Staunton, Nov. 29 – Turkmenistan’s government has kept the lid on protests not only by deploying its enormous security services against any potential protester but also by offering most of the population heavily subsidized basic foods. Faced with budgetary constraints, Ashgabat reportedly is thinking about ending the latter system in early 2022.
If that happens, the average market basket for Turkmens not only in rural areas but in the major cities would jump by at least ten times, a development that would make it impossible for many in that country to feed themselves and almost certainly would provoke protests and clashes between the population and the regime.
The Turkmen service of Radio Liberty reports that the government has not made any announcement of its steps in this direction, steps that the service’s sources say include ending subsidies to food products to the families of Turkmens who are working abroad and to the families of prisoners as well (rus.azattyq.org/a/31589983.html).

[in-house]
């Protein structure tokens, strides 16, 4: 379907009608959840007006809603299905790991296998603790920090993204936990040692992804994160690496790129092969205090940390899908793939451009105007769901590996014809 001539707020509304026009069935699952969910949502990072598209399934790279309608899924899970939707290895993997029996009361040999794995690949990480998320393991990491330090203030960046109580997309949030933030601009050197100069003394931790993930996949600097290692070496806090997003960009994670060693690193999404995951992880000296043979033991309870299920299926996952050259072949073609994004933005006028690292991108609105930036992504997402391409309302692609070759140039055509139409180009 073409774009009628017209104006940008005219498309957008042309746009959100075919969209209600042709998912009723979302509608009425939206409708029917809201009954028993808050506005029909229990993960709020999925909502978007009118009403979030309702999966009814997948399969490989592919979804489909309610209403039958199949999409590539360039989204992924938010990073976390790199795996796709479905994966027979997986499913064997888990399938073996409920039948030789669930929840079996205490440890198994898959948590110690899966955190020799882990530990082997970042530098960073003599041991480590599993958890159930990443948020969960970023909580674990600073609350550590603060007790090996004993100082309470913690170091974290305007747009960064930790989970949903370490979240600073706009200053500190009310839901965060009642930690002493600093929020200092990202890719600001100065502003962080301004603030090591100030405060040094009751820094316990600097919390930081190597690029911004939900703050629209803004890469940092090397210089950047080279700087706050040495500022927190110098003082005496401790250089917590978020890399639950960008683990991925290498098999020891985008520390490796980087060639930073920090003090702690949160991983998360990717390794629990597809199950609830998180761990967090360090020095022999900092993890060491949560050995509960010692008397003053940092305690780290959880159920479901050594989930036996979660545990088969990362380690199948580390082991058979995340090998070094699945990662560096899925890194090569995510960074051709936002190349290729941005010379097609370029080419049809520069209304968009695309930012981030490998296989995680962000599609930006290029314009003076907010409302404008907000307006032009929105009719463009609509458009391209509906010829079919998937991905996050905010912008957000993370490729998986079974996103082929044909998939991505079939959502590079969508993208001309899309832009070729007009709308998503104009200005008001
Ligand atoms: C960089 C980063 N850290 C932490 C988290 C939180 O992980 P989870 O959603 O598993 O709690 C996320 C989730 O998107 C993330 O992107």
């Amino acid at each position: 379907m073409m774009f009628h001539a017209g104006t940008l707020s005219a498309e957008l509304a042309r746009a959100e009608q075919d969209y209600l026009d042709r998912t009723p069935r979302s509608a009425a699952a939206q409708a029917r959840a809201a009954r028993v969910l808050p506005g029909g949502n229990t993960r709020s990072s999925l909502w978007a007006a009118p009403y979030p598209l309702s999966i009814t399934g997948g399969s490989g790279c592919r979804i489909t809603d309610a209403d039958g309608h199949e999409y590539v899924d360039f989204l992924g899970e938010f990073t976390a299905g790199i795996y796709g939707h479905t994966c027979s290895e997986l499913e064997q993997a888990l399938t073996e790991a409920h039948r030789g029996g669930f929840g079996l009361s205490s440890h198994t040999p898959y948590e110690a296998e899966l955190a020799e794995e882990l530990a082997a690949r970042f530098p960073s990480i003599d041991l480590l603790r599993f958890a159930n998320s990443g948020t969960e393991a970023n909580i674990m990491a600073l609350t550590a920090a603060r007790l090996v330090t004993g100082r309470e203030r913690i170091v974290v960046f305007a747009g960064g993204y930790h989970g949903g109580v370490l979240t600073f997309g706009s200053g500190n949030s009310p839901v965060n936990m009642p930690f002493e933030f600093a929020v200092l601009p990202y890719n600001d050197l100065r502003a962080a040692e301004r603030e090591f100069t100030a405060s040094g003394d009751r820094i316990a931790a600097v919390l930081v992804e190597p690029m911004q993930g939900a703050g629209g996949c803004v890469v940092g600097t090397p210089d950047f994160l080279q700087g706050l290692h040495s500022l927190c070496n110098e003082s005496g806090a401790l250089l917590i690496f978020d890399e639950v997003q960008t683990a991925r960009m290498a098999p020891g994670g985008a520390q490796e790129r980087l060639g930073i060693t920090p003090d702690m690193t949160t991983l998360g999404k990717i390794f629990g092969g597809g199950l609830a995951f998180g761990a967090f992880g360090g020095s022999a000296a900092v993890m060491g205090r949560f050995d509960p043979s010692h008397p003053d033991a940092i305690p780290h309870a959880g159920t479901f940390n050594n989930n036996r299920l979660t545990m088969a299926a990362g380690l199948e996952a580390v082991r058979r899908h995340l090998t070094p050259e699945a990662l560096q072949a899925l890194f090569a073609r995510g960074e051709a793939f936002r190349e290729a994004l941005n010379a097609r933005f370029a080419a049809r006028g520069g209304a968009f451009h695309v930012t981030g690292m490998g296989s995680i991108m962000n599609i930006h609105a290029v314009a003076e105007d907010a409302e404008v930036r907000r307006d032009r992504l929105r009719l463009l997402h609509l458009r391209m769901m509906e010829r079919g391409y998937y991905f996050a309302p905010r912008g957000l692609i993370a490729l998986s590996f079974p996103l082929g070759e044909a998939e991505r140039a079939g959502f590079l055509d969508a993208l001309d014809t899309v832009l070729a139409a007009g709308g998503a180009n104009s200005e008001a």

That will affect a large swath of the population as there are approximately one million Turkmens working abroad, mostly in Turkey but also in the Russian Federation, and at the start of this year, there were 35,000 Turkmens imprisoned there. Given an average family size of five, that means a majority of the country’s six million residents will lose these subsidies.But that cutback does not appear sufficient to bridge the budgetary gap in Ashgabat, and officials are now considering ending food subsidies for all but military and security personnel and senior members of the government. If everyone else loses access to subsidized prices, it is difficult to see how Turkmenistan will avoid real hunger and political protest.